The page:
Richard: Yes. One of the qualifying criteria for voluntary disclosure relief with states participating in the MTC Multistate Voluntary Disclosure Program is that the taxpayer has not had prior contact with the state concerning that tax type. If the taxpayer has registered, filed returns, and remitted sales tax prior to applying for voluntary disclosure with that state for sales tax, then such prior contact would make the taxpayer ineligible for the MTC Program. The state already has the taxpayer’s identity. The purpose of voluntary disclosure relief is to provide an incentive for an undiscovered taxpayer to come forward to a state and become tax compliant, in return for the relief provided.

We also see taxpayers who have collected but not remitted sales tax and not registered with the state prior to submitting their application for voluntary disclosure. While this will not disqualify the taxpayer from eligibility for voluntary disclosure, most states will not waive the penalties for failure to timely remit that collected sales tax. Registration for sales tax is what gives the seller the legal authority to collect that sales tax. A business that collects the tax without being registered is breaking the law.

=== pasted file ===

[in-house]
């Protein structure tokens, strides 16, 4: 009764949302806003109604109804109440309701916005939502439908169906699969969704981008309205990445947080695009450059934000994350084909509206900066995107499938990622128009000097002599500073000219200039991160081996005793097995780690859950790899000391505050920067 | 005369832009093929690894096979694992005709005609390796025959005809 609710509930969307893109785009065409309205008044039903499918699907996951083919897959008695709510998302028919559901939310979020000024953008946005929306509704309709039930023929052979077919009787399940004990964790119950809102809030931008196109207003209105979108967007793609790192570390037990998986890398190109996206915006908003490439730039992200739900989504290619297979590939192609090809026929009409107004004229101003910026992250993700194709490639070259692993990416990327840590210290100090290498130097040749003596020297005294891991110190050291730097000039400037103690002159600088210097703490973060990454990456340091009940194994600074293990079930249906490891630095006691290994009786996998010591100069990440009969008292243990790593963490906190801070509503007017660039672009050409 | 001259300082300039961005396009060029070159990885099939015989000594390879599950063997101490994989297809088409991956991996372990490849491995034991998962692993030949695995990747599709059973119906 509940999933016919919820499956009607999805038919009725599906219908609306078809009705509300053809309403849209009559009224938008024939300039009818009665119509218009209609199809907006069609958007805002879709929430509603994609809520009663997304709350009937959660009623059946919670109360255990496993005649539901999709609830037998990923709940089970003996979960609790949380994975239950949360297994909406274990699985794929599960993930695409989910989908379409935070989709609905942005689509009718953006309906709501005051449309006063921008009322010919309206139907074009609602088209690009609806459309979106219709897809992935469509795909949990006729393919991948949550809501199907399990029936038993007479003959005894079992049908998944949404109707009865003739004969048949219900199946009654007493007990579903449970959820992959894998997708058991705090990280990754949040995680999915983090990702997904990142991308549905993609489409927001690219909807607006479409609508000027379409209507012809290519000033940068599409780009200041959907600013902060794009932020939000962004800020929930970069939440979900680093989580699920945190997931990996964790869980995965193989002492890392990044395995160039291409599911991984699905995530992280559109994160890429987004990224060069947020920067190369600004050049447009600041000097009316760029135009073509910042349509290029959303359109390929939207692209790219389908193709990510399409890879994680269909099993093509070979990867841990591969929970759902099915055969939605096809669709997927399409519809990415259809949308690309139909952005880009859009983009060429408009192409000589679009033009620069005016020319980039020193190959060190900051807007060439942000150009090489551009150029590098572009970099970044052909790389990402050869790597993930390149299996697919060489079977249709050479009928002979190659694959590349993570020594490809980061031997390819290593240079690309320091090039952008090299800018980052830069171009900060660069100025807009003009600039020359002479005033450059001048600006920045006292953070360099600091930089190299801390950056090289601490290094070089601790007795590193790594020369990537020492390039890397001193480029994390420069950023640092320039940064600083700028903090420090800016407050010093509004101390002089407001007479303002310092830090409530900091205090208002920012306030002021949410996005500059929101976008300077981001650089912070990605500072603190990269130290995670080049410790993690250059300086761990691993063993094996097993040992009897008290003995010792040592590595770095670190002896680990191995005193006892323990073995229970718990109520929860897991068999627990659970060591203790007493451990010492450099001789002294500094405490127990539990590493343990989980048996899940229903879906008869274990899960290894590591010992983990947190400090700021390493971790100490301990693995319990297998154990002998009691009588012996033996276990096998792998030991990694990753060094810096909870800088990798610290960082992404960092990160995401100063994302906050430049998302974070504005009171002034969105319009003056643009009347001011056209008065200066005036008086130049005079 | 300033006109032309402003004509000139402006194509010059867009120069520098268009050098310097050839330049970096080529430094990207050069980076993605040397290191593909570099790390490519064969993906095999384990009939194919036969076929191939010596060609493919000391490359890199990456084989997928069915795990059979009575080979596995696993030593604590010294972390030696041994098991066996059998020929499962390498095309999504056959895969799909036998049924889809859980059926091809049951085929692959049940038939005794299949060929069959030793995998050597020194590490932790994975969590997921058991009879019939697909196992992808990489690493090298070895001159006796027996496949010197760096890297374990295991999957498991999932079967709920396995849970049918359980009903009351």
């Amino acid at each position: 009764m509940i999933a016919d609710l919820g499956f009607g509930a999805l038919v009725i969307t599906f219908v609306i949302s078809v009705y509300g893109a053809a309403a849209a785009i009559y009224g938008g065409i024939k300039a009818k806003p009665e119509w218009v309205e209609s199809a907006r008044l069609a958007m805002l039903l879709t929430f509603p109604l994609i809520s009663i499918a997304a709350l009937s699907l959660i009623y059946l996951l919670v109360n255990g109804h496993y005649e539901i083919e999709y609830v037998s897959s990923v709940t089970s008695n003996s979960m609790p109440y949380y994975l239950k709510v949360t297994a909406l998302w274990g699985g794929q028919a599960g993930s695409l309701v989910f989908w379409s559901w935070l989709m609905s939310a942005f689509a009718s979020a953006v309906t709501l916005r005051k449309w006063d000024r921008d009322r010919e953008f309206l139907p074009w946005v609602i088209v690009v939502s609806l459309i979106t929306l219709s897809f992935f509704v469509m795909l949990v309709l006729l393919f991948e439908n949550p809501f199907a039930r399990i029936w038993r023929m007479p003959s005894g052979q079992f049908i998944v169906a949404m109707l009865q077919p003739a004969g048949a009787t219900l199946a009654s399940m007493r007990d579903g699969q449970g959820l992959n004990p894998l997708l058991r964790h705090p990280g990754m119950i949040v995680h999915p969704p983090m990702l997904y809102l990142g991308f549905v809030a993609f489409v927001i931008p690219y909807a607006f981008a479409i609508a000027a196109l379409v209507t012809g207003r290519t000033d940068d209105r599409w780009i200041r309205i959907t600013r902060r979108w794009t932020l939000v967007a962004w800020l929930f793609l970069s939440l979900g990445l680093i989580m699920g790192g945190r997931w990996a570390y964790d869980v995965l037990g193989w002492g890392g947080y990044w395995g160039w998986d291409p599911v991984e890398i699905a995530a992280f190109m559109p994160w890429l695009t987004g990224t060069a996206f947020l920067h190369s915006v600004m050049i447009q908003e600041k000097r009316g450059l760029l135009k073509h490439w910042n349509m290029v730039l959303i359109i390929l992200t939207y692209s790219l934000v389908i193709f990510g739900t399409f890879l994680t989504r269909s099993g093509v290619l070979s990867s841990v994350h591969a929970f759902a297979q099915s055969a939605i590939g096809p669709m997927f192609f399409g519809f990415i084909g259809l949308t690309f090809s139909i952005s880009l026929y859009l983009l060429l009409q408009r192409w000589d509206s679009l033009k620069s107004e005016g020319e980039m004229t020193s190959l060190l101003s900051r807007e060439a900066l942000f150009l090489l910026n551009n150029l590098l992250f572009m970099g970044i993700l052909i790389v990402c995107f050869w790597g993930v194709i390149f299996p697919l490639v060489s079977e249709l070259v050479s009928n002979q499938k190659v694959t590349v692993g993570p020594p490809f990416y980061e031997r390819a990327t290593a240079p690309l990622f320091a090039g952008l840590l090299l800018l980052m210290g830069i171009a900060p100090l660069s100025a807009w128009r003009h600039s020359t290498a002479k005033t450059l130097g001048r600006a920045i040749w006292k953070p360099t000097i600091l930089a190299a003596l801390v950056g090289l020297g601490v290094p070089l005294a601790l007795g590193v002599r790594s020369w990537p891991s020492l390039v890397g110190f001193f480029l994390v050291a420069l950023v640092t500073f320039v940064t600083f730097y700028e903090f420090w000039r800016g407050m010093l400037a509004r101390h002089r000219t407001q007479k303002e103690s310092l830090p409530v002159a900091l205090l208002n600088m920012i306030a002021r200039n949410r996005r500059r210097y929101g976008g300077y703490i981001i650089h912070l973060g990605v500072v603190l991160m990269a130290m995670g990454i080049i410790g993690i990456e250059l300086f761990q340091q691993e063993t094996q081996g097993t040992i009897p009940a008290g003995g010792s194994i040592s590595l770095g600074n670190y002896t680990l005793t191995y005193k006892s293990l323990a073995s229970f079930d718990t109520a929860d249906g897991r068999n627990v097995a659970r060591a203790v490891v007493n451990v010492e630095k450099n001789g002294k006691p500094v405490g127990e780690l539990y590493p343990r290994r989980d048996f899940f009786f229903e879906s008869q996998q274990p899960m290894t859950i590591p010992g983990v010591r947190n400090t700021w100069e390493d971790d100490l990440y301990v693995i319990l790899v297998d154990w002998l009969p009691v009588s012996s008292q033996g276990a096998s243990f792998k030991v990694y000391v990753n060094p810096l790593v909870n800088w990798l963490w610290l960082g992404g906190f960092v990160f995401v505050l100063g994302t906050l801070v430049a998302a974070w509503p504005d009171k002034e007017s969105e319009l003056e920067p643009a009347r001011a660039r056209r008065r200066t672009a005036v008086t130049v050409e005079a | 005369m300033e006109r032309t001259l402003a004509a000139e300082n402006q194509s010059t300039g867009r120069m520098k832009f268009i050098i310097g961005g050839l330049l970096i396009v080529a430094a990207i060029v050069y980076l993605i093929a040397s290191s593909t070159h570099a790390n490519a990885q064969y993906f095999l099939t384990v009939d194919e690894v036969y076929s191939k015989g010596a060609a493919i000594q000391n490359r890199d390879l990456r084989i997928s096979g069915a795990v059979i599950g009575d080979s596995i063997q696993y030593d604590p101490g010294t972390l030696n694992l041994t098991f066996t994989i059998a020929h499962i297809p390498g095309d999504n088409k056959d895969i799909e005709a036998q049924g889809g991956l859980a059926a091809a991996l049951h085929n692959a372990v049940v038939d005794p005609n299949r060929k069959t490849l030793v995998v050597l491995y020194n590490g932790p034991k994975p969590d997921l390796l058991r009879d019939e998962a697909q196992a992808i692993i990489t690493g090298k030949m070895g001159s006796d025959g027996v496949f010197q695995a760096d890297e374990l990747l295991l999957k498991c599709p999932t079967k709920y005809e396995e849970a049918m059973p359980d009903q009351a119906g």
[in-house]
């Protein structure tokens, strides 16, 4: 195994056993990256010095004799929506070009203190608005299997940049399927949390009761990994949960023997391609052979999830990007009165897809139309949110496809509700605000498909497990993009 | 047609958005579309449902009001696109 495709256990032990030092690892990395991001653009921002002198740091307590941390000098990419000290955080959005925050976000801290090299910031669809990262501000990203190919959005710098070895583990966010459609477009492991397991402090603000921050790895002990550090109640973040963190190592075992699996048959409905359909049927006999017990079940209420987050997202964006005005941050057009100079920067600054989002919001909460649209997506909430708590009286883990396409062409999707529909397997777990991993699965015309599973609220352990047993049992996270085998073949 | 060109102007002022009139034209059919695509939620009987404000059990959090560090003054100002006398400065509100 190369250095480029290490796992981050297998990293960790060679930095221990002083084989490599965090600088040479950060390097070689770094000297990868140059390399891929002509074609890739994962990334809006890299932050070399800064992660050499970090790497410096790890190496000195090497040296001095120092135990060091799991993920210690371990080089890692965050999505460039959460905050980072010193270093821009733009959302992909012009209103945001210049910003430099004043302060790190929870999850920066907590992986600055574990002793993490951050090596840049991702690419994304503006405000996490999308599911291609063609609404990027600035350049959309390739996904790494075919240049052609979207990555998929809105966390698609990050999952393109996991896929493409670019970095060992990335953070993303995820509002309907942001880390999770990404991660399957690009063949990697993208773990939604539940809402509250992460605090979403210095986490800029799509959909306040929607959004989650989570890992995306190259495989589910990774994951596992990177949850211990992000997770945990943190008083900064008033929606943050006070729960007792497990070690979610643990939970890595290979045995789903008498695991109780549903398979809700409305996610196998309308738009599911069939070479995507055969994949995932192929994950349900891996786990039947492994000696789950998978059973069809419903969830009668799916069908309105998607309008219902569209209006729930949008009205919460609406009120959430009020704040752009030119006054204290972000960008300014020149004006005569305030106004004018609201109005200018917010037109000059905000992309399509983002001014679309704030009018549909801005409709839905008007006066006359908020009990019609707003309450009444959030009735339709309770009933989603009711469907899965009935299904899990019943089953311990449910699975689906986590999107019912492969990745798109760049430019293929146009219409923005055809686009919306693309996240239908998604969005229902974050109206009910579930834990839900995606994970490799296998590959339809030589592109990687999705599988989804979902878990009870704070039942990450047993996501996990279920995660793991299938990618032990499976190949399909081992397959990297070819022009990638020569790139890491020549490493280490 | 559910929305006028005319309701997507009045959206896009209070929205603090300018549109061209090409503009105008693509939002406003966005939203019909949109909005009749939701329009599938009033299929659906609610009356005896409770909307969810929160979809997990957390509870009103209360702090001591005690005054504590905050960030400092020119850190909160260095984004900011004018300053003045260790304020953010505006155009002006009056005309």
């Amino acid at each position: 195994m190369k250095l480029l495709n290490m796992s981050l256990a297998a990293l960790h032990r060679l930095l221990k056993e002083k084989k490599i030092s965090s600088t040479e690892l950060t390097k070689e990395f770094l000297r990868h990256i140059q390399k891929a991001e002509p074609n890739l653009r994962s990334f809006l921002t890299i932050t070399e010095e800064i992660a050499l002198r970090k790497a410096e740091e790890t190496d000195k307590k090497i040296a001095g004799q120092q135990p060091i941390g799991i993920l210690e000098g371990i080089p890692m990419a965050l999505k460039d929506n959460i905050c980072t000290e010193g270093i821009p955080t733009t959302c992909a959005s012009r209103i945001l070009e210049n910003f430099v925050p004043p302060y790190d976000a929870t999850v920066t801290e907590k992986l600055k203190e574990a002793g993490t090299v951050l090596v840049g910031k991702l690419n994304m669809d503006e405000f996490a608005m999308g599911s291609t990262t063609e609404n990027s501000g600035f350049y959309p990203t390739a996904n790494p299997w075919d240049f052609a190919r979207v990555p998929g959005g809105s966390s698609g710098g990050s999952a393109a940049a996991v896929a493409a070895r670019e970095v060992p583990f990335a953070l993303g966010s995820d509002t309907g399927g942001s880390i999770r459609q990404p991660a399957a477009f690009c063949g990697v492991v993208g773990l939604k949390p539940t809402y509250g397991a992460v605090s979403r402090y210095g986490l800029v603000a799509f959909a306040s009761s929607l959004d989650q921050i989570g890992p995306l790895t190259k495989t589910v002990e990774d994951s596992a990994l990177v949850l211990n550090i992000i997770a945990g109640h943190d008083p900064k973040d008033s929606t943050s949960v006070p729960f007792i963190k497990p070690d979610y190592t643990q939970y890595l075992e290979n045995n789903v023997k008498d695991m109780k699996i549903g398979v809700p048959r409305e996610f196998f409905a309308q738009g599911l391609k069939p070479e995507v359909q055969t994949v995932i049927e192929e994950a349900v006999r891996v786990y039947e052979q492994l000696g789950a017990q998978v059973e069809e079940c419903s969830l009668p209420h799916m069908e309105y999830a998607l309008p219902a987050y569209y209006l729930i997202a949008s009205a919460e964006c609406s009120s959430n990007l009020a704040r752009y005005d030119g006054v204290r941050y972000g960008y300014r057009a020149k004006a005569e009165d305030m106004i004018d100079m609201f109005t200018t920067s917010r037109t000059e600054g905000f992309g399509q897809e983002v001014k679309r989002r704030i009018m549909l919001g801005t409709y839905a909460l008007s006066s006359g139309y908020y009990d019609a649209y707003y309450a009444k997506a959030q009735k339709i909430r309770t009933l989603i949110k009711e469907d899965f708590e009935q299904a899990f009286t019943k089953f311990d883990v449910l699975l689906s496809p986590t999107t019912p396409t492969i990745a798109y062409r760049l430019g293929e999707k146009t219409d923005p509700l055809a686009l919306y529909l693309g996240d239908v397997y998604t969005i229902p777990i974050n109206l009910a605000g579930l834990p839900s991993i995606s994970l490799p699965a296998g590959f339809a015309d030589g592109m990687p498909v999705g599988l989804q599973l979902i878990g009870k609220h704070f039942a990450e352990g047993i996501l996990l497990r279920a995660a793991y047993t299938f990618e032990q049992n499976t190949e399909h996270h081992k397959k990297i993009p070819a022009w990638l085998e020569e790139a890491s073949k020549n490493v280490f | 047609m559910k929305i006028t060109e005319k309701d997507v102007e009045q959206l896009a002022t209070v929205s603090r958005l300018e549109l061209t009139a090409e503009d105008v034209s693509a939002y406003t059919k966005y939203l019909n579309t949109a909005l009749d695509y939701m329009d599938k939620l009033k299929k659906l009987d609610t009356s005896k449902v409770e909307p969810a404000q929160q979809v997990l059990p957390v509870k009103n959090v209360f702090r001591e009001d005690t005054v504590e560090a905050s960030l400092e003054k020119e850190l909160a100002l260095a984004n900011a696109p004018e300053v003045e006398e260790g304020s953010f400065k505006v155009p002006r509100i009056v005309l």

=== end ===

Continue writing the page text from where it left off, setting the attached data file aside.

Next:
As long as the taxpayer waits to register and start collecting sales tax until after submitting an application for voluntary disclosure to the MTC Multistate Voluntary Disclosure Program, that activity would not be considered a disqualifying prior contact with the state. The taxpayer does need to disclose in the application the intent to register with the state after submitting the application. Otherwise, registration with the state may trigger notices from the state that otherwise would not be triggered if the state’s voluntary disclosure staff is aware that the applicant is registering with the state.

Registration after submitting the application but before the state has signed the agreement would provide the state the applicant’s identity prior to the applicant knowing for certain that the state will enter into the voluntary disclosure agreement, but it does allow the applicant to commence collecting the sales tax sooner, thus reducing liability exposure for uncollected tax.

When the taxpayer waits to register with the state until after the taxpayer receives the state-signed agreement, the taxpayer has assurance that the state is granting voluntary disclosure relief, assuming the taxpayer timely follows through with executing the agreement, registering, filing returns and paying back taxes for the lookback period.